Sen. Rick Scott (R-Fla.) said Tuesday that he will introduce legislation to approve the $12 billion “the moment the Senate reconvenes” and that he will demand “an immediate vote.”
“I will not allow Washington to continue playing games with disaster aid and the lives of those needing our help,” Scott said in a statement.
Lawmakers already face a teeming agenda when they return, including the need to reach a deal to keep the government operating past Sept. 30 despite deep partisan disagreements about spending.
A coalition of major government associations wrote a letter Tuesday to congressional leaders urging them "to act swiftly" in approving emergency funds and warning that without additional money, "recovery projects will grind to a halt."
The signatories include the National Conference of State Legislatures, the National Association of Counties and the National League of Cities.
The $12 billion is part of a $40 billion emergency-funding request by Biden that includes $24 billion to help Ukraine in its war with Russia. Some lawmakers oppose the Ukraine request and want to consider it separately from the other emergency funds.
Reporters asked Biden on Aug. 25 in California if there is a possibility he would agree to divide his spending request.
“None,” Biden replied.
Criswell said the disaster fund’s current balance is $3.4 billion — a significant sum that is equal to the amount of money Congress gave the fund for the entire 2011 fiscal year.
But 65 federal disasters or emergencies have been declared since April 1, including nine in the past week alone, as extreme heat has fueled major wildfires in states including Louisiana, Washington, Rhode Island and Hawaii.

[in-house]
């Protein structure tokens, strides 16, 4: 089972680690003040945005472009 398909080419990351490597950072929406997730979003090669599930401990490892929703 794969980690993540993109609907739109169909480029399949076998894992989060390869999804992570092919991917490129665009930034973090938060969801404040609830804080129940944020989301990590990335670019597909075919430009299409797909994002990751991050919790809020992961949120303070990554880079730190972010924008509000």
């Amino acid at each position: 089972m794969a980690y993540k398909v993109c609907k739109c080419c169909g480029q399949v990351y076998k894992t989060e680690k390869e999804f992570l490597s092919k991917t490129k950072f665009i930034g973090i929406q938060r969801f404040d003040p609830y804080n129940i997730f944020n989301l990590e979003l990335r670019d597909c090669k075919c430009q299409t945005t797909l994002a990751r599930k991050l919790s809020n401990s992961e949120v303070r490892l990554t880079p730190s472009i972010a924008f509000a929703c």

The 65 disasters and emergencies in the past five months is more than occurred in any full year from 1953 to 1995, an E&E News analysis of FEMA records shows.
FEMA is reviewing an additional 11 requests from governors seeking disaster funds.
“This is our new normal,” Criswell, the FEMA administrator, said at the White House.
“We don't have a typical operational season like we've had in the past,” Criswell added. “We started with atmospheric rivers in California in January, extreme tornadoes in the spring to the wildfires, and now we are in peak hurricane season. And we have had an unprecedented number of disaster requests from governors.”
The FEMA spending restrictions are temporary and will be lifted as soon as Congress refills the disaster fund, though it is unclear when that will occur.
Congress has approved previous requests for emergency disaster funds with little opposition. But the accompanying request for Ukraine aid could complicate and delay approval.
Without emergency cash, the disaster fund is expected to receive $20 billion as its annual appropriation on Oct. 1 when fiscal 2024 begins.
Congressional leaders are mulling a continuing resolution to keep the government funded while lawmakers work on longer term plans. Disaster money could be part of a CR, but House conservatives have balked at such a stopgap without deeper cuts and policy concessions.